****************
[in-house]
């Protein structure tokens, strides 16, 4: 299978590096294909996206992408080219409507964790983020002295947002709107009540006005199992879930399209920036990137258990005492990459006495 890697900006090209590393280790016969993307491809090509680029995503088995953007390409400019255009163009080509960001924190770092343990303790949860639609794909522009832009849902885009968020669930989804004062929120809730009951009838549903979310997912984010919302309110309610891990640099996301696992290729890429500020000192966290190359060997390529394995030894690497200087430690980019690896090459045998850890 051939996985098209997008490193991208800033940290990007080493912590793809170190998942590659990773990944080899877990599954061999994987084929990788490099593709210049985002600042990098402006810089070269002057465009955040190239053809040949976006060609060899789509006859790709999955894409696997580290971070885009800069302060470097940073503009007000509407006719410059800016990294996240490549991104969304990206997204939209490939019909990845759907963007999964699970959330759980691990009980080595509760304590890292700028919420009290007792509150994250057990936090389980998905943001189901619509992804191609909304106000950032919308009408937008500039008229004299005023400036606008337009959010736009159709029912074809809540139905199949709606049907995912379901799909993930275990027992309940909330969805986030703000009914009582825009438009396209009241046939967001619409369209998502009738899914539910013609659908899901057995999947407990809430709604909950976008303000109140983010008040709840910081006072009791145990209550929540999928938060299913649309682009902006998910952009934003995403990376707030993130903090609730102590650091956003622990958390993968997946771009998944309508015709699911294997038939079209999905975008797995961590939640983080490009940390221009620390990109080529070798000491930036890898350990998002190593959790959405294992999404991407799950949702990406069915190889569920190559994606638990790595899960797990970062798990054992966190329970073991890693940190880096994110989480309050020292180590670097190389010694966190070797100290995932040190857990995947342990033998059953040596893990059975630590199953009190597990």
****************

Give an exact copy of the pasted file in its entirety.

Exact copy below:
[in-house]
């Protein structure tokens, strides 16, 4: 299978590096294909996206992408080219409507964790983020002295947002709107009540006005199992879930399209920036990137258990005492990459006495 890697900006090209590393280790016969993307491809090509680029995503088995953007390409400019255009163009080509960001924190770092343990303790949860639609794909522009832009849902885009968020669930989804004062929120809730009951009838549903979310997912984010919302309110309610891990640099996301696992290729890429500020000192966290190359060997390529394995030894690497200087430690980019690896090459045998850890 051939996985098209997008490193991208800033940290990007080493912590793809170190998942590659990773990944080899877990599954061999994987084929990788490099593709210049985002600042990098402006810089070269002057465009955040190239053809040949976006060609060899789509006859790709999955894409696997580290971070885009800069302060470097940073503009007000509407006719410059800016990294996240490549991104969304990206997204939209490939019909990845759907963007999964699970959330759980691990009980080595509760304590890292700028919420009290007792509150994250057990936090389980998905943001189901619509992804191609909304106000950032919308009408937008500039008229004299005023400036606008337009959010736009159709029912074809809540139905199949709606049907995912379901799909993930275990027992309940909330969805986030703000009914009582825009438009396209009241046939967001619409369209998502009738899914539910013609659908899901057995999947407990809430709604909950976008303000109140983010008040709840910081006072009791145990209550929540999928938060299913649309682009902006998910952009934003995403990376707030993130903090609730102590650091956003622990958390993968997946771009998944309508015709699911294997038939079209999905975008797995961590939640983080490009940390221009620390990109080529070798000491930036890898350990998002190593959790959405294992999404991407799950949702990406069915190889569920190559994606638990790595899960797990970062798990054992966190329970073991890693940190880096994110989480309050020292180590670097190389010694966190070797100290995932040190857990995947342990033998059953040596893990059975630590199953009190597990």